But before that, I hit the Great Lawn. I was forcing myself to Take A Walk in The Park, to stretch my fluttering, caffeinated wings outside the majestically decayed confines of the Greystone Hotel. I believe Sunday afternoons possess some unusual time-properties; they feel spread, like plains of hours. Endless Kansas time, the road heading off in every direction through taskless sprawl and corn’s quiet rustle. In this sprawl and under the blue Central Park sky in the breeze my eyes seemed very sharp, like every leaf was there, every hexagon of the sidewalk. I thought: they’re hexagons! Oy, Sundays: something sad about the flatness of everything, the waiting for something to happen which will not, the family dinner, the slow onset of evening and the cleanup of the dishes with the sound of the TV from the other room spouting idiocy, and no one saying what they really mean. For some reason, because of one Sunday afternoon in 1989, I also always associate Sundays with egg rolls. I’m just saying.
That was two Sundays ago. Last Sunday, I was playing the Bach d minor Concerto again with the Houston Symphony and I was having a great time. Each performance, however, the slow movement was infused with a bit more sense of struggle, some wish…
I came to realize that every so often my mind darts again to the left hand, which is doing some part of the ritornello, the ground … its unrelenting presence and movement under my melody is a powerful thing. I’m playing and suddenly the percentage of my brain paying attention to my left hand spikes … Oh yes, you are still there, mover (Creator?) … still doing your thing (Fate?) and everything I am doing is governed by you (Narrator?) in some way or another. Whatever fragment of the ground I happen to notice is preternaturally eloquent, always brings some rush of meaning, some sharp edge, affects my ongoing vision of the melody (yes that’s how I mean to say it), like some editor or kindly English teacher who scoops up your confused thoughts and rephrases them into insight. Otherwise I would be a idiotic singer going on and on in my lyrical way, effusing, boring everyone to tears, lamenting like Woody Allen, ridiculous, overwrought; but instead, the ground keeps me in check, its pace keeps me honest (so I must say what I mean, and only this), stops my voice from crowding out my brain. But! If I thought ONLY of the ground the whole time, there would be tedium … I would notice the scaffolding, recurrences, the grid, my logic, or the rhythm, in a sense, “too much;” it would be like living in a parking lot, only for usage, for passing, marked off but empty …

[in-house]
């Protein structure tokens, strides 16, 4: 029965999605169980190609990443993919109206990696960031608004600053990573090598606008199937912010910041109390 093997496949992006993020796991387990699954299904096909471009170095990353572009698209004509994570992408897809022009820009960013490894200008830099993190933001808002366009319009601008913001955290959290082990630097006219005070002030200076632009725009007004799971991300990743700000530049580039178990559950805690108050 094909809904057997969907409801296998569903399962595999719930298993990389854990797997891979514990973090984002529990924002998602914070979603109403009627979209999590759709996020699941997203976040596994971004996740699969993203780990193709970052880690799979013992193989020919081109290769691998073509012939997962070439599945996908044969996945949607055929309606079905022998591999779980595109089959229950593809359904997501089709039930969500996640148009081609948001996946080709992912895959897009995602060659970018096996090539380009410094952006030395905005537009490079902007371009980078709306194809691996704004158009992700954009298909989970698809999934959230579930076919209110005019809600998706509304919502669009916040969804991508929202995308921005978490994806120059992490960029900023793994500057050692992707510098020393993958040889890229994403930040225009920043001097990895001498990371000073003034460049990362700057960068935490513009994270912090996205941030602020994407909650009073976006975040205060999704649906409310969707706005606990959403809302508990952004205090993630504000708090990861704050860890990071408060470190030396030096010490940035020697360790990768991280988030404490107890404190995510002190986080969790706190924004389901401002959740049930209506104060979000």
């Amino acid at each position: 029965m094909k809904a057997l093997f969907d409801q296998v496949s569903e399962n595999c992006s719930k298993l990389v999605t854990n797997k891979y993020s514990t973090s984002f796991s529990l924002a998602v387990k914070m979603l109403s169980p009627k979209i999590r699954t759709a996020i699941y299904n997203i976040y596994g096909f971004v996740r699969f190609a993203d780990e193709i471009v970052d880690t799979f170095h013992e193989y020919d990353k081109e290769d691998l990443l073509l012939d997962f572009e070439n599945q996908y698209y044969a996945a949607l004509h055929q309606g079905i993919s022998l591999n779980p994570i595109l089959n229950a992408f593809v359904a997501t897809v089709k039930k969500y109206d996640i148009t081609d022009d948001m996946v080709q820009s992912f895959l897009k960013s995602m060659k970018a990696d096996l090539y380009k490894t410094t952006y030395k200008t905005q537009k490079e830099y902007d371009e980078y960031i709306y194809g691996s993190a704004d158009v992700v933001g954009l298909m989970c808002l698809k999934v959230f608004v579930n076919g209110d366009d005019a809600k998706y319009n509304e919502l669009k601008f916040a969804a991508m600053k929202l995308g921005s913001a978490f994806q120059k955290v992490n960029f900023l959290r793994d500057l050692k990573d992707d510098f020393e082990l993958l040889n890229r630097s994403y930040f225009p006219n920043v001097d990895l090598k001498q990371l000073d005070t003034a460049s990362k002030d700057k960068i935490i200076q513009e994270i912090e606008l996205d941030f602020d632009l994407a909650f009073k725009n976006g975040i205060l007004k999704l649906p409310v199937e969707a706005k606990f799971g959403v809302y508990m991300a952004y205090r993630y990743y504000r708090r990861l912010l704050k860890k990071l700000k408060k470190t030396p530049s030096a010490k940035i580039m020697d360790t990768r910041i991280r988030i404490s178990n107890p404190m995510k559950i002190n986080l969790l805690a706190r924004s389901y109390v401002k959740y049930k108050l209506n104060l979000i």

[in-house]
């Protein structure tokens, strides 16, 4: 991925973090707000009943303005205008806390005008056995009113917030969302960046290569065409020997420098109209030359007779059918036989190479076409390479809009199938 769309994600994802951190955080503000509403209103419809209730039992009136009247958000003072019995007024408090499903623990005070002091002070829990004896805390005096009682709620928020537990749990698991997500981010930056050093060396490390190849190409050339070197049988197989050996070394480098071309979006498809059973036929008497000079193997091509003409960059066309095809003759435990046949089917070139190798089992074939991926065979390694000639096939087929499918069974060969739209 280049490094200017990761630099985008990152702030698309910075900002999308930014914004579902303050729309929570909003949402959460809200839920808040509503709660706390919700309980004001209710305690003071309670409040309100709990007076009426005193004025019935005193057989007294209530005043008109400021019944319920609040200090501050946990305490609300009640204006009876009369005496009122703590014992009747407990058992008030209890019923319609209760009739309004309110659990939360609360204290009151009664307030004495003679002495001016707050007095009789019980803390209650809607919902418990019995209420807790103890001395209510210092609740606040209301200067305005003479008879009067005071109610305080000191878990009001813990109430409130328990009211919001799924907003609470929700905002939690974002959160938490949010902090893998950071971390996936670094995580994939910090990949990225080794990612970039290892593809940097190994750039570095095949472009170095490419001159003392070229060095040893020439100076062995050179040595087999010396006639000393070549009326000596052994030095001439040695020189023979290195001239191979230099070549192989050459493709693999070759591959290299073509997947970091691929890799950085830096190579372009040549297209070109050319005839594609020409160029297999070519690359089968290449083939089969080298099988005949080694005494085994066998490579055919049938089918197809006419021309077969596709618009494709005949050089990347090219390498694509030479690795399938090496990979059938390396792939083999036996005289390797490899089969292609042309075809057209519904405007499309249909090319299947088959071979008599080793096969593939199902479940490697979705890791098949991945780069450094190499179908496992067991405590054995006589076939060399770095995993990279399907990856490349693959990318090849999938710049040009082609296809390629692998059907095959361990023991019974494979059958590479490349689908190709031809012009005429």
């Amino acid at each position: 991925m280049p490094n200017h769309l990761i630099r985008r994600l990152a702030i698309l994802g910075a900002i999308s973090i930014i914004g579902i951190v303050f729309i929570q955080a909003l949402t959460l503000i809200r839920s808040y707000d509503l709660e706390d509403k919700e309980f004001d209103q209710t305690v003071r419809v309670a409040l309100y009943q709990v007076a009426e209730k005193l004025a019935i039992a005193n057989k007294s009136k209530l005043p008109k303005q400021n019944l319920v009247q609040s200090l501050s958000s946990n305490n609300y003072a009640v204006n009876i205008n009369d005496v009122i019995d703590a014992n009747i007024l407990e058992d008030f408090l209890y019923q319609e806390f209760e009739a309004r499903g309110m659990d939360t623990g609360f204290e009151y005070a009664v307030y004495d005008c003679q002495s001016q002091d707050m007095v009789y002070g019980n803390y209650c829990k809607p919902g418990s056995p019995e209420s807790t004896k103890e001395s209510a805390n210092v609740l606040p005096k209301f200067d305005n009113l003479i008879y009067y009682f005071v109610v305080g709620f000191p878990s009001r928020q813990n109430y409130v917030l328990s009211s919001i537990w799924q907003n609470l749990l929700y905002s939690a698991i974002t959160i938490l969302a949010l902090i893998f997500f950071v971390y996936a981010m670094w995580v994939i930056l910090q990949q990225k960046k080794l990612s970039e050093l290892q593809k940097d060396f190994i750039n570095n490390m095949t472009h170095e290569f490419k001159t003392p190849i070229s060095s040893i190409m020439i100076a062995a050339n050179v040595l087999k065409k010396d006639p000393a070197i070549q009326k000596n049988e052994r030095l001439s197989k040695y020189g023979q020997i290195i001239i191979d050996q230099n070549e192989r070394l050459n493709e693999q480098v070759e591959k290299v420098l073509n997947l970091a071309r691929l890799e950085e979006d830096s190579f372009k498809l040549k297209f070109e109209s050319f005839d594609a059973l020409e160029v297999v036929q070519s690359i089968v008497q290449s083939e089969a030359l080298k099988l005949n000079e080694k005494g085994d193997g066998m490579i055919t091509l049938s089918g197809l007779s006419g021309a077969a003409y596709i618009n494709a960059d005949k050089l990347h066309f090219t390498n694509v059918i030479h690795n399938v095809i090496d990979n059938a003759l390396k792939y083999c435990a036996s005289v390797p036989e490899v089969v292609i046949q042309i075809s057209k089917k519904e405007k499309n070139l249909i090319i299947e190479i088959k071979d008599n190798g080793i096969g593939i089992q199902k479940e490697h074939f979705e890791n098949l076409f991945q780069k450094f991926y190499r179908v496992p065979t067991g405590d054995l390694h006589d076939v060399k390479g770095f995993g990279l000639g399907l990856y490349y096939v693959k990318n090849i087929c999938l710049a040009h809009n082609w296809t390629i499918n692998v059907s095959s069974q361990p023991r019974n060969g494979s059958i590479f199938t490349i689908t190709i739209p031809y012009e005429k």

The wavering of my attention, my inability to truly multitask, to hear everything at once, becomes part of the beauty-tragedy. I am just Jeremy; thanks, Bach, for reminding me; not perfectly able to hear the “whole piece” (what is the whole piece anyway? certainly not discoverable on the page or in my mind); but I am able to appreciate my little flashes of reminder, to enjoy my vision that wanders and is drawn back into place, a vision in parts of a brilliantly conceived totality. And each blur back and forth comes with a little heartbreak, a little scrape of the irreconcilable.
And then the last orchestral statement after I am done: on Friday I literally shivered onstage (Saturday and Sunday, perhaps, I was too jaded, did not find myself as movable?) … My melody has worked itself up into a last frenzy, a last arpeggiated struggle; and in its wake comes again the same: which means, perhaps, nothing at all. Perhaps this is just a formality; in musicological speak it is just the framing return of the ritornello which is I suppose Italian for that which returns: tautological, superfluous. Instead of my space which I filled with melody, with ornament, there is just the empty space, the blueprint: whatever was behind the scenes. The set is stripped away, the worklights are visible, bare bulbs, the actors, tired, are shouldering their gym bags and heading home to their apartments to watch TV with their lovers and fall asleep and resume “real life.” A statement slash non-statement, the seemingly impossible display of a vacant space, of that which is gone, of empty Sunday hours where your clarity of sight is a strange, disturbing consolation.
North Wind, come down,
Unloosen the hands that clutch the sandstone walls;
Scatter the books of hours on the attic floors.
Clear all away, cold wind, and then, let all
Be clearness of sight that has dominion over
The mind that does not know how to despair.
—Montale, tr. David Ferry